Opinion - Thou shalt not kill
When crime hits close to home, we say a little prayer and buy a bigger gun
The dude who broke into my apartment lives right next door.
I don't have any hard evidence, other than the fact that he went from flashing me toothy smiles and friendly words to going out of his way to avoid crossing my path or making eye contact in the three weeks since it happened.
Now, I consider myself a pretty progressive, peace-loving guy. I shop at Whole Foods. I occasionally let cars break ahead of me in traffic. I've even dug change from the bottom of my cup holder to give to that hungry panhandler at the corner of North Avenue and Northside Drive who always looks like she's on the verge of tears. So instead of going Rambro on the brother next door and kicking down his door with guns ablazing, I decided to pray for him.
"Thou shalt not covet thy neighbor's shit, you dumb muthafucka," I found myself mumbling the other day while staring at him through the slit in my mini-blinds. I thought about how I would describe him to the police when I called them back to snitch his ass out: Dark-skinned black dude wearing a white tee with a big Kool-Aid grin and beady little eyes. Of all the cats in this city who might fit that description, I had to move next to this one.
Bitching and complaining about crime is supposed to be a rite of passage for Americans of a different class, an act that separates the impoverished from the privileged, the perpetrators from the victims. But nothing's ever as black and white as it seems. Which leaves most of us somewhere in the godforsaken middle.
"I want to go buy me a gun next week." I got the text at 10:30 on a Saturday night. It was from my mother, an all day, everyday church-going, part-time job-having retiree who, despite recently reaching the age of consent for Piccadilly's senior discount, still considers herself hip. Snoop Dogg is her favorite rapper.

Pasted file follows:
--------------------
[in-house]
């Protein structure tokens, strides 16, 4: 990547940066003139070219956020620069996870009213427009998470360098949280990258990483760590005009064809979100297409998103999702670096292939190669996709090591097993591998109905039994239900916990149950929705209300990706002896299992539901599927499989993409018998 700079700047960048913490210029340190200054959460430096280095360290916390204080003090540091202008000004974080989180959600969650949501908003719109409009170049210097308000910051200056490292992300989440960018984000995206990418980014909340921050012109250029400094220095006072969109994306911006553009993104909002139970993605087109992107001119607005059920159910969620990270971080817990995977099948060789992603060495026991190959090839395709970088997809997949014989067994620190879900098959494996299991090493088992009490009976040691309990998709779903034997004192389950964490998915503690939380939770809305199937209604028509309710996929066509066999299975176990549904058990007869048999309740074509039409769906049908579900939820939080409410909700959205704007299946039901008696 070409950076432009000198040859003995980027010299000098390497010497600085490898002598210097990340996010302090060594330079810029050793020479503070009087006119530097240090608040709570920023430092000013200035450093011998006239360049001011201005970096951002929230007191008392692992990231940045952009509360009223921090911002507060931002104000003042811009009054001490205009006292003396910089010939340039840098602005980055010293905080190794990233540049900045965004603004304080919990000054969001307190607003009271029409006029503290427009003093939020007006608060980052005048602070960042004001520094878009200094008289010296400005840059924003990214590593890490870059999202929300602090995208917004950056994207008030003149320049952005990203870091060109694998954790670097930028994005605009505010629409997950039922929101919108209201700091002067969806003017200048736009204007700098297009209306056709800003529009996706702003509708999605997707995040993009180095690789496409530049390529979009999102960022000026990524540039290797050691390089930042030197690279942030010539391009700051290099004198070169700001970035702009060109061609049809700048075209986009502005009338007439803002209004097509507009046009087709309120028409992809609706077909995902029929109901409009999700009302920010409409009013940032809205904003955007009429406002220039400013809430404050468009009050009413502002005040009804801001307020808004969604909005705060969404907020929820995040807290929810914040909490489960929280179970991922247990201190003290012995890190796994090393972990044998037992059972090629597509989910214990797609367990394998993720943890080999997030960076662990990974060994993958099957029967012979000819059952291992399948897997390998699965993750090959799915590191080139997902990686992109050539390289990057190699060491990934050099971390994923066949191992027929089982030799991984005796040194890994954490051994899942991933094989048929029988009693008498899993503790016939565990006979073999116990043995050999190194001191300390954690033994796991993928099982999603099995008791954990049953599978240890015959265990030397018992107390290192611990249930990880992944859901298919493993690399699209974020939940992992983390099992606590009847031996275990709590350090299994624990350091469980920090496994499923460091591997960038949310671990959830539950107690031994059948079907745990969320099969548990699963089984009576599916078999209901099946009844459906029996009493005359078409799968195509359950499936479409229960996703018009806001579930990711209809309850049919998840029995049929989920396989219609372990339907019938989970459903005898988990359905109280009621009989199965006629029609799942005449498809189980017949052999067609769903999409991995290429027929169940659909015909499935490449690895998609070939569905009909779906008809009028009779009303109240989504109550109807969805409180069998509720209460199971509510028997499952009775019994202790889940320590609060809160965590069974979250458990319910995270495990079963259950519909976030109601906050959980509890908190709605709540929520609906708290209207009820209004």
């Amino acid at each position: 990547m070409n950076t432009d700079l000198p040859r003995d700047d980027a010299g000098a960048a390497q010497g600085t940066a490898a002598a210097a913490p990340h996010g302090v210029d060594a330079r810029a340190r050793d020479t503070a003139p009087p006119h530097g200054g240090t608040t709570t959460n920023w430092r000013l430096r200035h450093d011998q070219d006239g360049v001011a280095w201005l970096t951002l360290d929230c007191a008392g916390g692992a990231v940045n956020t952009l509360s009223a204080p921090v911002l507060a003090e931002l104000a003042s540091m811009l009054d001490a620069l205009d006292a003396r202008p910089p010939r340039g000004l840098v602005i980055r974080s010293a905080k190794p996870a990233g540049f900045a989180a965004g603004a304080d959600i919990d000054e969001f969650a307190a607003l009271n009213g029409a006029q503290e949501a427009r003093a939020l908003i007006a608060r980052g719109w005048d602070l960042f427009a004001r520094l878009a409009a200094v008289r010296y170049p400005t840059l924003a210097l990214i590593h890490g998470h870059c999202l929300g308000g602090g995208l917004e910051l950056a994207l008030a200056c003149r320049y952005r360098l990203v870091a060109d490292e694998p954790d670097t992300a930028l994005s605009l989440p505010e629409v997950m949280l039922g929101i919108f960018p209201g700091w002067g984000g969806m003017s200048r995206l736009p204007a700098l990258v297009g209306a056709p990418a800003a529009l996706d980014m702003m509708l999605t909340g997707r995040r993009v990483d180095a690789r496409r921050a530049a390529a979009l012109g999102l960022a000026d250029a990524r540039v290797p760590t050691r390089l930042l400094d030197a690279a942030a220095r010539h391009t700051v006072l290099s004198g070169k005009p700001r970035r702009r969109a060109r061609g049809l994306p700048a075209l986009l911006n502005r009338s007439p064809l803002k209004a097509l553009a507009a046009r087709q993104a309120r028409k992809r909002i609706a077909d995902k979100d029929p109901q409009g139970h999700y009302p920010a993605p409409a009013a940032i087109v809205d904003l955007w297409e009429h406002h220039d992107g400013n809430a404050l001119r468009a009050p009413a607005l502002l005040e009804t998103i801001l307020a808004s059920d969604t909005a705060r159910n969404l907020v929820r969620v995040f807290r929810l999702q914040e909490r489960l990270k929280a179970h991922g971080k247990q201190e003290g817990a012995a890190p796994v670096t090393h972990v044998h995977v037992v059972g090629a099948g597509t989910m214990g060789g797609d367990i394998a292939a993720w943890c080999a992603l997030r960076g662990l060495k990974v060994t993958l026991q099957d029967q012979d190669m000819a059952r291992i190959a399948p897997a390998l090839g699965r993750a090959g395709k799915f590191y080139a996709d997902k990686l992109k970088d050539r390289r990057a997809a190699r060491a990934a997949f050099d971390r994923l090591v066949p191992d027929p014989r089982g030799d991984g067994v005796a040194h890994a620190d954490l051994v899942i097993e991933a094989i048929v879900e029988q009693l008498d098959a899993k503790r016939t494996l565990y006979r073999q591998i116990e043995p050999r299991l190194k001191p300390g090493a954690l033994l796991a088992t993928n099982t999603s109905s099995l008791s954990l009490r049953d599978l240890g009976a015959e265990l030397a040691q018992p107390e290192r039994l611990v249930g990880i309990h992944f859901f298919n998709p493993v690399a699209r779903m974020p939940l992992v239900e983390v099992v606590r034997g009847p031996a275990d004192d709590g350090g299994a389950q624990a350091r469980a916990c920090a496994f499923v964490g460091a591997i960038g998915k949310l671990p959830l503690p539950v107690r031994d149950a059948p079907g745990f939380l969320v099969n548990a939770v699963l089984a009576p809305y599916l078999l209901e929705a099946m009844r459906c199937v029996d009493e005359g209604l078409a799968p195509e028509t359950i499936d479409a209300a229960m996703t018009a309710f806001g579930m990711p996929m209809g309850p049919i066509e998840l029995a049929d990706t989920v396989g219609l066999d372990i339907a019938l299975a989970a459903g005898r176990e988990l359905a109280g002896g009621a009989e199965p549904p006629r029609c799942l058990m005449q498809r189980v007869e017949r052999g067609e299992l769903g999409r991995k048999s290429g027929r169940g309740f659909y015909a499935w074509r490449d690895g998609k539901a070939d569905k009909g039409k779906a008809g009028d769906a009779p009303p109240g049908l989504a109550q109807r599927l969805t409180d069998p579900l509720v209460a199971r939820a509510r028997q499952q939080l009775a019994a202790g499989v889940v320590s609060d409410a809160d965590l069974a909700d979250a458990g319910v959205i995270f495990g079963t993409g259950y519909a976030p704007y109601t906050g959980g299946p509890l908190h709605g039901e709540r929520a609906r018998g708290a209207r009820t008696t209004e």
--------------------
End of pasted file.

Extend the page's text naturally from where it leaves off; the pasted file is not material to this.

"I thought i heard something here @ the house earlier and i again realized how venerable i am." She meant vulnerable.
The morning after my break-in, she awoke from a dream in which her house was being burglarized while she was at home. About the same time, on the other end of town, my grandmother-in-law was fighting for her life after being shot during an all-too-real home invasion that left a bullet lodged in her brain.
When I told mom about both incidents at the end of the week — being careful to leave out the part about the drops of blood left all over my apartment by the clumsy burglar who had cut himself and rummaged through the medicine cabinet in search of a Band-Aid — it was too much for her to dismiss as mere coincidence.
So I Googled "gun shops" and "Atlanta" to plan us a little field trip. The first thing that popped up was a link to an AJC story about gun sales skyrocketing across the country in the wake of the Colorado movie theater massacre. The story could be summed up in one word: "Fear." Maybe our fear of suspicious neighbors with off-putting smiles turns us into victims long before the crime occurs. And maybe the resulting hatred of monsters who run up in houses and shoot grandmothers up — or mass-murdering nerds with orange hair — has the power to turn us into premeditating perps, too. You can go crazy trying to make sense of senseless violence. But sometimes I think our worst fear isn't that there is no logical explanation for such acts — it's that there is one.
When moms and I got to the gun shop, a man with a well-worn baseball cap and a Clayton County drawl waited on us. You could tell he was used to having virgin customers by the way he took each .357 Magnum out of the glass case and gently laid it at an angle on top of the counter. He showed her how to hold it and load it, calmly talking her through her first time.
I watched my 5-foot-zero mother two-fist a stainless steel Smith & Wesson. She looked scared and dangerous at the same time — the worst combination. Then she turned to the man behind the counter and asked him point-blank, "Where are your sawed-off shotguns," sounding like Granny from "The Beverly Hillbillies."
While he tried to talk her out of buying a 12-gauge, I picked up a Ruger and imagined me and my grinning neighbor playing a friendly game of catch-the-bullet-with-your-teeth. I think I won.
"That was fun, wasn't it?" I asked moms as we left.
"Yeah, I felt powerful!"
"But remember, your power is in the Lord," I said, teasing.
"Oh yeah, I'ma call on him to help me pull that trigger."
Turns out, the problem with my neighbor is history now, too. He moved out yesterday. Apparently all of his stuff, and mine, fit inside a little Budget rent-a-truck. Before he handed the key over to the apartment manager, I overheard him tell her that he hadn't found any employment since graduating in May. No jobby job and fresh out of college in this economy? He was about to catch his own version of hell, whether he knew it or not. As I watched him drive off, I murmured another silent prayer on his behalf.
"Vengeance is mine, saith the Lord with a snicker."